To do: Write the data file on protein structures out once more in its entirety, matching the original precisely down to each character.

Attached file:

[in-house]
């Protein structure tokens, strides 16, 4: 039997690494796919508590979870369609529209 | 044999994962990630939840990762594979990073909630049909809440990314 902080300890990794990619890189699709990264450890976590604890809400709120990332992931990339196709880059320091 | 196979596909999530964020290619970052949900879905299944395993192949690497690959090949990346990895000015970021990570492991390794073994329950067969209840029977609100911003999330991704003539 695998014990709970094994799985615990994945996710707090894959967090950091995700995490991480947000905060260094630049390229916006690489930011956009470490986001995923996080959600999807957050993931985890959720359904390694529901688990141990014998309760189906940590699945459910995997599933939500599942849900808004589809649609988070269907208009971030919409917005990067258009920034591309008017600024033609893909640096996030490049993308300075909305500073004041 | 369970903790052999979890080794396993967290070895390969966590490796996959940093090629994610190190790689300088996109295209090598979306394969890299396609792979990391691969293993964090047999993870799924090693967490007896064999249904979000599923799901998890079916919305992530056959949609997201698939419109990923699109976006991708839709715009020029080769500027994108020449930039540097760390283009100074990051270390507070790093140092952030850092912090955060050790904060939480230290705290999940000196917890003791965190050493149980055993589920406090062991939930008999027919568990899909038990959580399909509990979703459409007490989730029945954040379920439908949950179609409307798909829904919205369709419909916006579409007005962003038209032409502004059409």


[in-house]
């Protein structure tokens, strides 16, 4: 039997690494796919508590979870369609529209 | 044999994962990630939840990762594979990073909630049909809440990314 902080300890990794990619890189699709990264450890976590604890809400709120990332992931990339196709880059320091 | 196979596909999530964020290619970052949900879905299944395993192949690497690959090949990346990895000015970021990570492991390794073994329950067969209840029977609100911003999330991704003539 695998014990709970094994799985615990994945996710707090894959967090950091995700995490991480947000905060260094630049390229916006690489930011956009470490986001995923996080959600999807957050993931985890959720359904390694529901688990141990014998309760189906940590699945459910995997599933939500599942849900808004589809649609988070269907208009971030919409917005990067258009920034591309008017600024033609893909640096996030490049993308300075909305500073004041 | 369970903790052999979890080794396993967290070895390969966590490796996959940093090629994610190190790689300088996109295209090598979306394969890299396609792979990391691969293993964090047999993870799924090693967490007896064999249904979000599923799901998890079916919305992530056959949609997201698939419109990923699109976006991708839709715009020029080769500027994108020449930039540097760390283009100074990051270390507070790093140092952030850092912090955060050790904060939480230290705290999940000196917890003791965190050493149980055993589920406090062991939930008999027919568990899909038990959580399909509990979703459409007490989730029945954040379920439908949950179609409307798909829904919205369709419909916006579409007005962003038209032409502004059409």